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"Jesus" is a theatrical stage with music kneeled by His Majesty Cecil B. DeMille. 50 actors perform in a gigantic location in the middle of the 2,000-seat theater, which from the outside looks like a cross between a fictitious classic megachurch and a shopping mall. The Son of God is walking on water. Jesus heals lepers and drives usurers out of the temple. Lazarus rose from the dead. Camels, goats, sheep and horses move up and down the carpeted lanes. It seems no expense has been spared in this two-hour bustling crowd with scenes of everything from the nativity scene to the crucifixion.

The hall is full and the audience is eagerly waiting for the hall. However, "God" is not. In several scenes, Israeli rabbis are described as overly outspoken in support of Jesus' execution, sometimes singing wholeheartedly in Hebrew, but sometimes menacing and deceptive, traits that play on ugly stereotypes. The explanation is disappointing and confusing, and the sentiment is confirmed when Roman governor Pontius Pilate receives one blow and is besieged by the rabbis and immediately accepts their blood requests.

Some of the tourists I meet say they go to Branson primarily for "Jesus" (the Miracle Christmas Show opens later in November), in keeping with the area's enduring spiritual appeal. The best-selling novel in 1907 by author and publisher Harold Bell Wright was Shepherd of the Hills, which popularized the region with its inspiring tone and images of villagers he met: “For miles,” Wright wrote, “the person we call a civilization in the city” (played by John Wayne in the Hollywood version for the year 1941).

In a mountainous area a few miles from downtown, Shepherd of the Hills Theme Park hosts an outdoor show based on Wright's book, starring dozens of actors at the Thurman Outdoor Theatre.

“His story is about the beauty of the Ozarks and the strength of the people who live in the area,” says Jeff Johnson, the former banker who showed me the 177-acre adventure park he bought with a partner when he was financially indebted. Years. "We aim to tell the story the way Harold Bell Wright envisioned it."

Branson frames this literary tradition in complex narrative frameworks. What amazes me most is the local passion for crowds gathering, singing and talking about the history and traditions of this part of the world. The Strip, a mile-long street formally known as West 76 Country Boulevard, houses a chain of restaurants and other attractive leisure attractions. But what makes Branson's experience so memorable are the performances that fit the scenario perfectly.

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So does the Petersens family, who play the music of their American roots in the most intimate setting I've ever seen, the 200-seat Little Opry Theater on Shepherd of the Hills Expressway. It is another domestic family, such as the Presleys and Haygoods, who appear to have a genetic predisposition to G-keys and arpeggios. Karen's mother plays bass, her grown-up children Kathy on violin, Elaine on banjo and Matt on guitar, and "Honorary Petersen" Emmett Franz plays Dobro guitar, which he holds sideways and holds picks. (Julian, the singer's other sister, studied English literature at Oxford.)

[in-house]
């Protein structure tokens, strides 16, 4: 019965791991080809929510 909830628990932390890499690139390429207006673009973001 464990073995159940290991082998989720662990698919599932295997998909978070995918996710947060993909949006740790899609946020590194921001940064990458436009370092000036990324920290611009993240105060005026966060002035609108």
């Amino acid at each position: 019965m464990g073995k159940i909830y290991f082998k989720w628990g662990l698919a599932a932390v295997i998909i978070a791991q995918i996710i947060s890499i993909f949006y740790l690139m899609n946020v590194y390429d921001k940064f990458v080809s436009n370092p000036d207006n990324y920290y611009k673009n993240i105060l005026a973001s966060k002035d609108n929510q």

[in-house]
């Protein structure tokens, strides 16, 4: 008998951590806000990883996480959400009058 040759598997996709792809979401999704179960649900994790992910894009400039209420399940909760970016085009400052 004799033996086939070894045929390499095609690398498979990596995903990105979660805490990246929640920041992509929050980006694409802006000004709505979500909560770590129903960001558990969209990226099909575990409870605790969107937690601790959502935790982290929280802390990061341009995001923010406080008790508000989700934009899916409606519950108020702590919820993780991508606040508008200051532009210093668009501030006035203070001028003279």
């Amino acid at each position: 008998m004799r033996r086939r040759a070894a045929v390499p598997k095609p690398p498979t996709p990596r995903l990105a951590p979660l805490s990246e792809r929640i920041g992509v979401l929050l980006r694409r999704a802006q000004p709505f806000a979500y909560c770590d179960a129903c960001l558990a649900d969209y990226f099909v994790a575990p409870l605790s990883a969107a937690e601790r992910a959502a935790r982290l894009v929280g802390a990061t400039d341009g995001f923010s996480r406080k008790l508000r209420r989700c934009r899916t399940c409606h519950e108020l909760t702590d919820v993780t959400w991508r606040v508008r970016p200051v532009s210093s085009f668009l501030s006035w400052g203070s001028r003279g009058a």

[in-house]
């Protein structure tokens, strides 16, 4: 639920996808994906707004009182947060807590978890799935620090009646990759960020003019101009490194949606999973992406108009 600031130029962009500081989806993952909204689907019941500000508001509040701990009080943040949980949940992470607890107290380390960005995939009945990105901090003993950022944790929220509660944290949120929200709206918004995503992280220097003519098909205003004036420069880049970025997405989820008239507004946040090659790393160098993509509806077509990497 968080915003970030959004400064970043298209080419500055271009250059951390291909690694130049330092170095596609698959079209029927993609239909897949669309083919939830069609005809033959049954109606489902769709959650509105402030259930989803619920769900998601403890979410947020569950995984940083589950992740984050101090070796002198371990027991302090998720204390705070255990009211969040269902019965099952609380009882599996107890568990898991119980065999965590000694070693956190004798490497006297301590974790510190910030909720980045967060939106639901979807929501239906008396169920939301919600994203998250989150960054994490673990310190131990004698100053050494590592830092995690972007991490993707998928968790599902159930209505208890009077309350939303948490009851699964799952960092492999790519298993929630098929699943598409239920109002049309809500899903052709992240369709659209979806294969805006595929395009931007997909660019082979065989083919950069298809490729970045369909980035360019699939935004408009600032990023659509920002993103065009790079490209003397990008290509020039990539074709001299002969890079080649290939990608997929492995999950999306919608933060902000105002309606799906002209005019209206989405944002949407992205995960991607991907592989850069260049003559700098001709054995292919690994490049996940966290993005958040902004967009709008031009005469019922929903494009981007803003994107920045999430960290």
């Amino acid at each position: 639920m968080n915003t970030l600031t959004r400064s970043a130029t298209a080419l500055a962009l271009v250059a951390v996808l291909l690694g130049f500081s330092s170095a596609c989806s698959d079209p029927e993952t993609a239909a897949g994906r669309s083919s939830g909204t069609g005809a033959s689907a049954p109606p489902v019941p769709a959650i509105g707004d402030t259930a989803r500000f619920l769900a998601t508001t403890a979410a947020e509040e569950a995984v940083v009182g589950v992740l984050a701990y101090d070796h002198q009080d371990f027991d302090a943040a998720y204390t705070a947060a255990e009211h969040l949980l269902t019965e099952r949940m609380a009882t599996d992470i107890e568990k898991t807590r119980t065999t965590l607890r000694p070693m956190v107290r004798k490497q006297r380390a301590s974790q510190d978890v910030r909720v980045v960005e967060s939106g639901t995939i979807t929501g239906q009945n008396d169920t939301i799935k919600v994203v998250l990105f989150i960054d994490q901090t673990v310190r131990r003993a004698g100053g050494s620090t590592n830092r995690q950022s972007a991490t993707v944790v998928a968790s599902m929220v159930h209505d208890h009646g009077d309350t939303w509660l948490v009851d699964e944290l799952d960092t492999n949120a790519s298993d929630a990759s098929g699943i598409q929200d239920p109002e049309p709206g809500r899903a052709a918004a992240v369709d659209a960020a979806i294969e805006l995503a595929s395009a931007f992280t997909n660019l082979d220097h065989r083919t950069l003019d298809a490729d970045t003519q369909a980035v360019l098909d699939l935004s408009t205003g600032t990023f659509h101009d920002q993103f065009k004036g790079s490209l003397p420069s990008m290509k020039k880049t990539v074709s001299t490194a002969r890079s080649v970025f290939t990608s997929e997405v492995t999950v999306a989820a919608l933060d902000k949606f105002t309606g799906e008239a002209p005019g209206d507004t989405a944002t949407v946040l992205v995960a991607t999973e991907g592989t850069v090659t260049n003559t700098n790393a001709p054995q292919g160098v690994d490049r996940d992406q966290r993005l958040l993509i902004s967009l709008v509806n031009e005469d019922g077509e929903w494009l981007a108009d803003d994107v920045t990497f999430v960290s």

His fresh, simple demeanor and relaxed tone blend seamlessly with his bluegrass orchestration, which jumps delightfully from John Denver's "Annie Song" to Eagles' Gospel "Down to the River to Pray" and "Desperado." Religious messages also arrive on his show: “We have some friends here from Collinsville Christ Church,” Matt declared at one point. But the ghost that makes me happiest appears in the happy, rowdy version of Abbas' Mamma Mia.

Eileen, who is married to Michael Highgood, who sings with Haygoods, says the band's roots lie in her mother's passion. "I just loved the music," says Eileen. "So he's got a master's degree in music education. His jams are like music theory. Between songs, the Petersen brothers like to talk about their degrees in chemistry and economics: Their father, who is a doctor, went to Johns Hopkins University to learn more about them. And they found their interests go. Plus. Their tools, tools can pretend

My favorite way to distract myself from listening to music in the mountains is to remember the fruitful union of family and creative endeavors. The Presleys exemplify this even after many years with their refined craftsmanship and impeccable craftsmanship. The glazed pecan on the counter is a happy memory for me too, in a theater full of Gary Presley memories.

The Presleys often tell the story that when they built their theater, which was originally called the Mountain Music Theatre, they weren't sure the audience would turn out. He says Gary's contingency plan is that if something goes wrong, they can turn the place into a winter camp for boats moored on the lake. For more than five decades, a sea of ​​mouths that greets drummers and singers every night has kept Presley's dreams coming.

"Repetition is great," says Gary. শ্রোতারা থিয়েটারে আসে তারা তারা করে করে, এটি, ঘরোয়া। আসতে আসতে 55 বছর কাজ ।।।।।।।। ।।।।।।।। ।।।।।।।। ।।।।।।।। ক ক